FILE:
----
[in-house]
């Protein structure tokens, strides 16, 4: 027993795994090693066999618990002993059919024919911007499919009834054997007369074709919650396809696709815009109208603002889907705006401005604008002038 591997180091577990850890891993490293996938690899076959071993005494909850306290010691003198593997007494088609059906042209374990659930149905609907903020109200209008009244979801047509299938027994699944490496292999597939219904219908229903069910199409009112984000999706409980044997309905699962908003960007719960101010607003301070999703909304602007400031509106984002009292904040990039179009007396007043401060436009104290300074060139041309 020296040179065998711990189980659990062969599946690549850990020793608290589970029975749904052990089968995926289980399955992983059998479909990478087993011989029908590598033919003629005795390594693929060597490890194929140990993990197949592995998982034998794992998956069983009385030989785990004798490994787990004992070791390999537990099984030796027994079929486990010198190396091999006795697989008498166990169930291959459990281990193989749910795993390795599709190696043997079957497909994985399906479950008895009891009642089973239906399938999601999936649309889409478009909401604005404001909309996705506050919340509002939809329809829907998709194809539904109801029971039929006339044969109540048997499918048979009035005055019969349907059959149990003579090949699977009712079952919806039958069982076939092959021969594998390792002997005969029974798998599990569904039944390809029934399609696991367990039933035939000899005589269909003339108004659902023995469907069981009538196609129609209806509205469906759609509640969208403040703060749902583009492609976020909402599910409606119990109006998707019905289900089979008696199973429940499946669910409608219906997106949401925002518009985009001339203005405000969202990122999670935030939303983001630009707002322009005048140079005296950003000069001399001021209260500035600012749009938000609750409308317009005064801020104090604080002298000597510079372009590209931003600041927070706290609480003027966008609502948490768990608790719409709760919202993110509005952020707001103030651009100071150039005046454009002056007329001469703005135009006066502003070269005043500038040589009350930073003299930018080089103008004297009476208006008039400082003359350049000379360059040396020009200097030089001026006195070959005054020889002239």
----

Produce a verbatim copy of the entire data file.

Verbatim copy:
[in-house]
């Protein structure tokens, strides 16, 4: 027993795994090693066999618990002993059919024919911007499919009834054997007369074709919650396809696709815009109208603002889907705006401005604008002038 591997180091577990850890891993490293996938690899076959071993005494909850306290010691003198593997007494088609059906042209374990659930149905609907903020109200209008009244979801047509299938027994699944490496292999597939219904219908229903069910199409009112984000999706409980044997309905699962908003960007719960101010607003301070999703909304602007400031509106984002009292904040990039179009007396007043401060436009104290300074060139041309 020296040179065998711990189980659990062969599946690549850990020793608290589970029975749904052990089968995926289980399955992983059998479909990478087993011989029908590598033919003629005795390594693929060597490890194929140990993990197949592995998982034998794992998956069983009385030989785990004798490994787990004992070791390999537990099984030796027994079929486990010198190396091999006795697989008498166990169930291959459990281990193989749910795993390795599709190696043997079957497909994985399906479950008895009891009642089973239906399938999601999936649309889409478009909401604005404001909309996705506050919340509002939809329809829907998709194809539904109801029971039929006339044969109540048997499918048979009035005055019969349907059959149990003579090949699977009712079952919806039958069982076939092959021969594998390792002997005969029974798998599990569904039944390809029934399609696991367990039933035939000899005589269909003339108004659902023995469907069981009538196609129609209806509205469906759609509640969208403040703060749902583009492609976020909402599910409606119990109006998707019905289900089979008696199973429940499946669910409608219906997106949401925002518009985009001339203005405000969202990122999670935030939303983001630009707002322009005048140079005296950003000069001399001021209260500035600012749009938000609750409308317009005064801020104090604080002298000597510079372009590209931003600041927070706290609480003027966008609502948490768990608790719409709760919202993110509005952020707001103030651009100071150039005046454009002056007329001469703005135009006066502003070269005043500038040589009350930073003299930018080089103008004297009476208006008039400082003359350049000379360059040396020009200097030089001026006195070959005054020889002239």